Last week, Radiohead announced that its new album, In Rainbows, would be available online for whatever price fans wished to pay. Despite the band’s generous offer, fans are reportedly upset that the album is only available for download as 160 kbps MP3s—the band’s other albums can all be purchased as higher-quality 320 kbps MP3s. Last April, Christopher Beam asked if it’s really possible to detect a difference between “low-quality” and “premium” MP3s. That column is reprinted below. (You can also listen to Slate’s comparison of 128 kbps and 256 kbps MP3s to hear the difference for yourself.)
Record label EMI and Apple announced Monday that iTunes will soon offer premium music files, which come without copy protection and have a bitrate of 256 kbps instead of the usual 128 kbps. The luxury tracks will cost 30 cents more than the standard downloads. Will people be able to hear the difference?
Probably not. Studies (PDF) have found that as long as you’re using high-quality encoding software, music compressed to a bitrate of 128 kbps or more is “transparent”—in other words, most listeners can’t distinguish it from CD quality. (The bitrate measures how much digital information gets transmitted every second. CDs operate at 1,411 kbps, more than 10 times the rate of MP3s.) But a listener’s ability to distinguish sound quality depends on many factors, like age, hearing ability, and attentiveness, not to mention the style of music and where one listens to it. For example, music with delicate timbres—a string quartet, say—might sound noticeably choppy at lower bitrates, whereas compressing an AC/DC song might not be so bad. Similarly, you’re not going to hear the difference in a car, where tonal quality is already murky, but you might if you’re wearing your noise-canceling headphones. The sound quality of a file at any bitrate also depends on the compression program or “codec” used to create it; some work better than others. All these variations make it difficult to say for certain whether 256 kbps will sound noticeably better than 192, or 160, or 128 kbps. (To compare different bitrates for yourself, click here or here.)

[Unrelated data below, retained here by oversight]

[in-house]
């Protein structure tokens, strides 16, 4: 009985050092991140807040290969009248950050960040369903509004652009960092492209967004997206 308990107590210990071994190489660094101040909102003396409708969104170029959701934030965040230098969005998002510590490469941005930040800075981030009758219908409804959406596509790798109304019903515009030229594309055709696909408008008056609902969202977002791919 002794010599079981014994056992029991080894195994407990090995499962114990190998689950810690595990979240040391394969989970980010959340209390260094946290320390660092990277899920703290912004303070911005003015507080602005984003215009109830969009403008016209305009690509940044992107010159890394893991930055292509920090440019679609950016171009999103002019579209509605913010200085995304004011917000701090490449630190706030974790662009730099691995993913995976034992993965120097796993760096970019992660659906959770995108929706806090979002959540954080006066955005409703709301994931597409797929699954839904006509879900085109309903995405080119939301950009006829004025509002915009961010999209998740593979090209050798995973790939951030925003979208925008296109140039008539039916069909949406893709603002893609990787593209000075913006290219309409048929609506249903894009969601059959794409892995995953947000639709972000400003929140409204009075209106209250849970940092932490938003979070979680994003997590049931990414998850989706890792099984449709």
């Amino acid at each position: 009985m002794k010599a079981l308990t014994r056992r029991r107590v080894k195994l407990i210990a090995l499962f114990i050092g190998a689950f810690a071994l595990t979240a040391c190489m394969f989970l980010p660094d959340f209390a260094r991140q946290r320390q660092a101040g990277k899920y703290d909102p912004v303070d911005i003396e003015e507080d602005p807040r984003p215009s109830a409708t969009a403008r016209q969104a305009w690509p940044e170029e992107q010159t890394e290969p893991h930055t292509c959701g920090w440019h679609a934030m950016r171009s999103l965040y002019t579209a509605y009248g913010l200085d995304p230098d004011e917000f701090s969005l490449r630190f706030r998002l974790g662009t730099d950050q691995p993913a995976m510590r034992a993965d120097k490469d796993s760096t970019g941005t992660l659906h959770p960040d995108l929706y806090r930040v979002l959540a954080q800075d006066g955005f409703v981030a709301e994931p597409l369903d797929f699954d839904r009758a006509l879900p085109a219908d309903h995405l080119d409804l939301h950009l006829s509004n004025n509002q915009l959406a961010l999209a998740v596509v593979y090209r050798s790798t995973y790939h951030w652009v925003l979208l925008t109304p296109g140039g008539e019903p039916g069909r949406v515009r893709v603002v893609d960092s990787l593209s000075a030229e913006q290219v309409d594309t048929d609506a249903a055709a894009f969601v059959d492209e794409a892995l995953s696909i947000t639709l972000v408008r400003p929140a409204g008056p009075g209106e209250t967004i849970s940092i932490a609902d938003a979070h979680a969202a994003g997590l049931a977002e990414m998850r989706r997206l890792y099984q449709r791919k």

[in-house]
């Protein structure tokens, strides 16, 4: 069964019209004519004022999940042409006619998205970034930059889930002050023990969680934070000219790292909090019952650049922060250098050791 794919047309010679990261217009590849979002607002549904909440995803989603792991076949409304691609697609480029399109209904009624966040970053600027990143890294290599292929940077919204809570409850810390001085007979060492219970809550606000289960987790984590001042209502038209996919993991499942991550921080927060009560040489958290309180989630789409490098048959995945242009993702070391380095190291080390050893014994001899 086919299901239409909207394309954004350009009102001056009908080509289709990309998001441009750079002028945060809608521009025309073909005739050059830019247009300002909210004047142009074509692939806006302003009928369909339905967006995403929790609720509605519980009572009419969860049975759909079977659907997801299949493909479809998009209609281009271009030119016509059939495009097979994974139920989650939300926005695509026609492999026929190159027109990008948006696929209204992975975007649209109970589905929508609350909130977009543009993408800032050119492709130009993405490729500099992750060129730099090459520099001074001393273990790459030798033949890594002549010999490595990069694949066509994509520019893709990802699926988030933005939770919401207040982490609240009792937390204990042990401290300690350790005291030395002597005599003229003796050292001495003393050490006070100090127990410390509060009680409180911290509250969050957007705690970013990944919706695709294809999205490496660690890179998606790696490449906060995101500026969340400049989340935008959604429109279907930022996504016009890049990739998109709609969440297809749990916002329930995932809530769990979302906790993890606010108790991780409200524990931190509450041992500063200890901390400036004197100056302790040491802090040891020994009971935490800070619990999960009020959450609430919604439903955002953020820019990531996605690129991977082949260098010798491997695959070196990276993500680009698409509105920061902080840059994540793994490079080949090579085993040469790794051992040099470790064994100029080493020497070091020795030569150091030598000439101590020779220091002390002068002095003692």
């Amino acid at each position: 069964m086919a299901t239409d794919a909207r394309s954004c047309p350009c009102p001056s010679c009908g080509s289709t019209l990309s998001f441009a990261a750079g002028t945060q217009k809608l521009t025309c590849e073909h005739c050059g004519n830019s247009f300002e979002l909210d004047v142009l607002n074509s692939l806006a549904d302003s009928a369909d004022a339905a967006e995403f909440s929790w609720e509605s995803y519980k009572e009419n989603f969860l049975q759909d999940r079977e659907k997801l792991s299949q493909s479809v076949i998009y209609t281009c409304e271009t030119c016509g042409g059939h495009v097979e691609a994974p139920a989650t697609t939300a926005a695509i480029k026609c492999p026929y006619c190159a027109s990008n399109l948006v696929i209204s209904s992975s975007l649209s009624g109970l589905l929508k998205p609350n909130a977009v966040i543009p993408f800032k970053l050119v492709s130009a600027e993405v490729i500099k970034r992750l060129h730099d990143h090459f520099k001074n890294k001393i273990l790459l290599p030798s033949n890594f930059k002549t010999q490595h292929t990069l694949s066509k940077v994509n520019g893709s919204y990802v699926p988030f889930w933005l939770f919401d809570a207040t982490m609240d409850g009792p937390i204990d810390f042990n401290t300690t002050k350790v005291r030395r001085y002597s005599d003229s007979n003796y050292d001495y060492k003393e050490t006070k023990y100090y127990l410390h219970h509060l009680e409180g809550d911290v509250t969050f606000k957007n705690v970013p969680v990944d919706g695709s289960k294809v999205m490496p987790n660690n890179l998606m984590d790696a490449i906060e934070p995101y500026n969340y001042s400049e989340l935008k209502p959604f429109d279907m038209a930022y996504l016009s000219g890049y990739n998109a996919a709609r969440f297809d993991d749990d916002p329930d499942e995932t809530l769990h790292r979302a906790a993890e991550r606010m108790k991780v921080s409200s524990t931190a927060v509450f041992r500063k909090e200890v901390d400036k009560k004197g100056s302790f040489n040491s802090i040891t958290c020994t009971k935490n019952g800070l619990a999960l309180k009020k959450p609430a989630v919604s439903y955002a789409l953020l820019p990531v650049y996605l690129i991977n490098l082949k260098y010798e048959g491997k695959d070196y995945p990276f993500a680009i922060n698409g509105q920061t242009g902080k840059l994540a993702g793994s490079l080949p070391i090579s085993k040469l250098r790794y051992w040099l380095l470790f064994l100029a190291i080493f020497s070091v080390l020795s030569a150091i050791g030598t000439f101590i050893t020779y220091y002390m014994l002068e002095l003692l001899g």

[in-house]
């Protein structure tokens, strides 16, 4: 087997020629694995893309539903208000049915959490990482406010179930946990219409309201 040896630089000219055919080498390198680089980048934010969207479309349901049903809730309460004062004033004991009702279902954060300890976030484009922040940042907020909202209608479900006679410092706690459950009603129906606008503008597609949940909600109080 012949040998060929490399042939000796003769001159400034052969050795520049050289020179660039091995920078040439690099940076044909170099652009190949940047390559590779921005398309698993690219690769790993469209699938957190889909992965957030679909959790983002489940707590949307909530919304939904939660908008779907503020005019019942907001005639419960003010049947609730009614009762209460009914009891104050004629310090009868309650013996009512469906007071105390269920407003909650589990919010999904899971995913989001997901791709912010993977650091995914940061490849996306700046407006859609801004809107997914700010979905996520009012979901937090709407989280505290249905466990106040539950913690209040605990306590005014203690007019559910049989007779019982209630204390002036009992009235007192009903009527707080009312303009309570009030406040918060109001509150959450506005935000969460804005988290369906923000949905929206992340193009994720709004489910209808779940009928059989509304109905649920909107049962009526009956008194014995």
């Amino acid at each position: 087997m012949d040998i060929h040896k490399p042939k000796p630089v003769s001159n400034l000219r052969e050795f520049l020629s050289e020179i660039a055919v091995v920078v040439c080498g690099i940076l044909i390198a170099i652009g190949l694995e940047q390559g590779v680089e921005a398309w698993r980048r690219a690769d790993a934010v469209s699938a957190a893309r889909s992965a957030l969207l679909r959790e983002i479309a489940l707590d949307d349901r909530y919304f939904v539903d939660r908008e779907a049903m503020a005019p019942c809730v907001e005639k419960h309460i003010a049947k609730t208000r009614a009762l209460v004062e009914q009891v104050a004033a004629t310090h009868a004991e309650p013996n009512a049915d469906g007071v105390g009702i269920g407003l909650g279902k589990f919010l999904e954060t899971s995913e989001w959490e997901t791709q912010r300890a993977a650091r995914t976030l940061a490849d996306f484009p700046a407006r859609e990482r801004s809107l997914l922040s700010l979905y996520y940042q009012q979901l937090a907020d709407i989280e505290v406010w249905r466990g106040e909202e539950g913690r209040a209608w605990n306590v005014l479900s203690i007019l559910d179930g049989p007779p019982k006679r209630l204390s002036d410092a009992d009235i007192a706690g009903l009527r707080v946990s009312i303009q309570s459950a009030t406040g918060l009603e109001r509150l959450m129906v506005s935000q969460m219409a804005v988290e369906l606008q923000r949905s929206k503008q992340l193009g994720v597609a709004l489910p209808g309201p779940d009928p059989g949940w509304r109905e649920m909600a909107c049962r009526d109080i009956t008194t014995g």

In any case, doubling the bitrate from 128 kbps to 256 kbps won’t make music sound twice as good, because the smaller file already has the most important information. Codecs like MP3 and iTunes’ AAC chop up music from a CD into little time frames and, for each one, determine which frequencies to keep and which to discard. As a result, about 90 percent of an audio CD’s original data gets thrown away in the MP3 compression process. (This type of compression is called “lossy,” as opposed to “lossless.” You lose data during “lossy” compression, whereas “lossless”—think ZIP files—allows you to reassemble the whole thing later.) Listeners don’t need all the data on a CD, since much of it is imperceptible to the human ear. Sound compression takes advantage of this fact by removing all that extra information. For starters, codecs throw out frequencies outside the range of human hearing—roughly 20Hz to 20,000 Hz. But that only accounts for a small amount of savings. To save even more space, the codecs also scrap frequencies that would be audible on their own but become virtually imperceptible in the presence of other sounds, like a booming bass. A well-designed codec will only get rid of stuff you wouldn’t notice in the original record; that’s why the codec you use to compress a file can be more important than its bitrate.
But all else being equal, a song’s bitrate provides a reasonable indicator for sound quality. In general, the more bits, the better. That said, each extra bit you add when expanding a compressed file will be less essential than the last. (Going from 64 kbps to 128 kbps adds more important data than going from 128 kbps to 192 kbps.) So, as you compare higher and higher bitrates, sound quality becomes harder to distinguish—the musical equivalent of diminishing returns.
Got a question about today’s news? Ask the Explainer .
Explainer thanks Peter Cariani of Harvard Medical School, William Hartmann of Michigan State University, and Adrian Houtsma of the U.S. Army Aeromedical Research Laboratory.